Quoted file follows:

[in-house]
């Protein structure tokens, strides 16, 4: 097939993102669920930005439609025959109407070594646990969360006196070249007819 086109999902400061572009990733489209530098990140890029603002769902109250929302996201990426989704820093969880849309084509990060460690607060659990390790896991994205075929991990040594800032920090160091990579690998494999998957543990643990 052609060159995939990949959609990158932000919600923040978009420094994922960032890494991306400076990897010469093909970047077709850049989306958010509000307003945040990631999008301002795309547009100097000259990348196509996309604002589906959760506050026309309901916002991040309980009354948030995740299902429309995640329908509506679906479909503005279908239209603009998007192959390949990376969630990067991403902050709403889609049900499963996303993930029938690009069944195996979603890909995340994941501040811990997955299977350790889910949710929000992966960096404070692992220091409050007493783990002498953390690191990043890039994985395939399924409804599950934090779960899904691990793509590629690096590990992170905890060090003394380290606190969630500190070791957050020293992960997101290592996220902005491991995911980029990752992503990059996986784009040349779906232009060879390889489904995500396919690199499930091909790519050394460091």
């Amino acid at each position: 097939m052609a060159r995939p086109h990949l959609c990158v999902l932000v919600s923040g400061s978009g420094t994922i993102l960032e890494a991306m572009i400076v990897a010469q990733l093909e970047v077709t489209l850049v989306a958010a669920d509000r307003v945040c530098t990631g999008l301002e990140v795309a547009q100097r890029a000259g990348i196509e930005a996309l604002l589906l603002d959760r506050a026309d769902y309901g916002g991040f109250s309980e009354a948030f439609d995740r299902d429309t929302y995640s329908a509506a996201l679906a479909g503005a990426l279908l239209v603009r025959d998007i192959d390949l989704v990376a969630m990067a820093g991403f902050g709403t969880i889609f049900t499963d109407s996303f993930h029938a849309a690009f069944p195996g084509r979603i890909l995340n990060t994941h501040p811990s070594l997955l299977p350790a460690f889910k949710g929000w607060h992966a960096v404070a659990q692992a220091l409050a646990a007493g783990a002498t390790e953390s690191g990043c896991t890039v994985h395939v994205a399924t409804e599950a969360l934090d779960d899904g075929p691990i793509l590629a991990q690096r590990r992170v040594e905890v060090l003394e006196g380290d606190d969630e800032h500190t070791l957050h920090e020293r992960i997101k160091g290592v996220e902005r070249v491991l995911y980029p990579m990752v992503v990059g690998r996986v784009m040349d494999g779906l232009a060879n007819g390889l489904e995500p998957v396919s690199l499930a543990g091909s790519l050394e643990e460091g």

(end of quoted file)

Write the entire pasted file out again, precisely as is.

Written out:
[in-house]
């Protein structure tokens, strides 16, 4: 097939993102669920930005439609025959109407070594646990969360006196070249007819 086109999902400061572009990733489209530098990140890029603002769902109250929302996201990426989704820093969880849309084509990060460690607060659990390790896991994205075929991990040594800032920090160091990579690998494999998957543990643990 052609060159995939990949959609990158932000919600923040978009420094994922960032890494991306400076990897010469093909970047077709850049989306958010509000307003945040990631999008301002795309547009100097000259990348196509996309604002589906959760506050026309309901916002991040309980009354948030995740299902429309995640329908509506679906479909503005279908239209603009998007192959390949990376969630990067991403902050709403889609049900499963996303993930029938690009069944195996979603890909995340994941501040811990997955299977350790889910949710929000992966960096404070692992220091409050007493783990002498953390690191990043890039994985395939399924409804599950934090779960899904691990793509590629690096590990992170905890060090003394380290606190969630500190070791957050020293992960997101290592996220902005491991995911980029990752992503990059996986784009040349779906232009060879390889489904995500396919690199499930091909790519050394460091």
């Amino acid at each position: 097939m052609a060159r995939p086109h990949l959609c990158v999902l932000v919600s923040g400061s978009g420094t994922i993102l960032e890494a991306m572009i400076v990897a010469q990733l093909e970047v077709t489209l850049v989306a958010a669920d509000r307003v945040c530098t990631g999008l301002e990140v795309a547009q100097r890029a000259g990348i196509e930005a996309l604002l589906l603002d959760r506050a026309d769902y309901g916002g991040f109250s309980e009354a948030f439609d995740r299902d429309t929302y995640s329908a509506a996201l679906a479909g503005a990426l279908l239209v603009r025959d998007i192959d390949l989704v990376a969630m990067a820093g991403f902050g709403t969880i889609f049900t499963d109407s996303f993930h029938a849309a690009f069944p195996g084509r979603i890909l995340n990060t994941h501040p811990s070594l997955l299977p350790a460690f889910k949710g929000w607060h992966a960096v404070a659990q692992a220091l409050a646990a007493g783990a002498t390790e953390s690191g990043c896991t890039v994985h395939v994205a399924t409804e599950a969360l934090d779960d899904g075929p691990i793509l590629a991990q690096r590990r992170v040594e905890v060090l003394e006196g380290d606190d969630e800032h500190t070791l957050h920090e020293r992960i997101k160091g290592v996220e902005r070249v491991l995911y980029p990579m990752v992503v990059g690998r996986v784009m040349d494999g779906l232009a060879n007819g390889l489904e995500p998957v396919s690199l499930a543990g091909s790519l050394e643990e460091g």